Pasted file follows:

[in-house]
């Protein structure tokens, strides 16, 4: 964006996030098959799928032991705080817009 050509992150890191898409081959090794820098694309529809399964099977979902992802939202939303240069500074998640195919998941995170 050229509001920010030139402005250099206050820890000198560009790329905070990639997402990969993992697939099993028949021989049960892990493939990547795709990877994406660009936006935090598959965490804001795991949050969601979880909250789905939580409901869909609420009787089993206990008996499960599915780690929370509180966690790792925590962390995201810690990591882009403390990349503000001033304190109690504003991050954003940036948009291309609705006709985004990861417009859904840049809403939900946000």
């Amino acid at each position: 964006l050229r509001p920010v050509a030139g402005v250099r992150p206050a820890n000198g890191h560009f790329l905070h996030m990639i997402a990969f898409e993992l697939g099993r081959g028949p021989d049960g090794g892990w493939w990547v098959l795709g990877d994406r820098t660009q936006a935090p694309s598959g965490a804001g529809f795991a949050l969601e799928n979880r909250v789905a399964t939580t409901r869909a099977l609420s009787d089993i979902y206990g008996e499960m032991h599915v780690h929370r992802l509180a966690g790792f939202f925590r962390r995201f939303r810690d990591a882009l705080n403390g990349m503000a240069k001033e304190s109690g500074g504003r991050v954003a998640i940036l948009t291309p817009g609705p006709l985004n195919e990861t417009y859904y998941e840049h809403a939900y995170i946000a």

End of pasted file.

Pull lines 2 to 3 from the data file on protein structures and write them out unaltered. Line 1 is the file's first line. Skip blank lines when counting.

């Protein structure tokens, strides 16, 4: 964006996030098959799928032991705080817009 050509992150890191898409081959090794820098694309529809399964099977979902992802939202939303240069500074998640195919998941995170 050229509001920010030139402005250099206050820890000198560009790329905070990639997402990969993992697939099993028949021989049960892990493939990547795709990877994406660009936006935090598959965490804001795991949050969601979880909250789905939580409901869909609420009787089993206990008996499960599915780690929370509180966690790792925590962390995201810690990591882009403390990349503000001033304190109690504003991050954003940036948009291309609705006709985004990861417009859904840049809403939900946000």
């Amino acid at each position: 964006l050229r509001p920010v050509a030139g402005v250099r992150p206050a820890n000198g890191h560009f790329l905070h996030m990639i997402a990969f898409e993992l697939g099993r081959g028949p021989d049960g090794g892990w493939w990547v098959l795709g990877d994406r820098t660009q936006a935090p694309s598959g965490a804001g529809f795991a949050l969601e799928n979880r909250v789905a399964t939580t409901r869909a099977l609420s009787d089993i979902y206990g008996e499960m032991h599915v780690h929370r992802l509180a966690g790792f939202f925590r962390r995201f939303r810690d990591a882009l705080n403390g990349m503000a240069k001033e304190s109690g500074g504003r991050v954003a998640i940036l948009t291309p817009g609705p006709l985004n195919e990861t417009y859904y998941e840049h809403a939900y995170i946000a």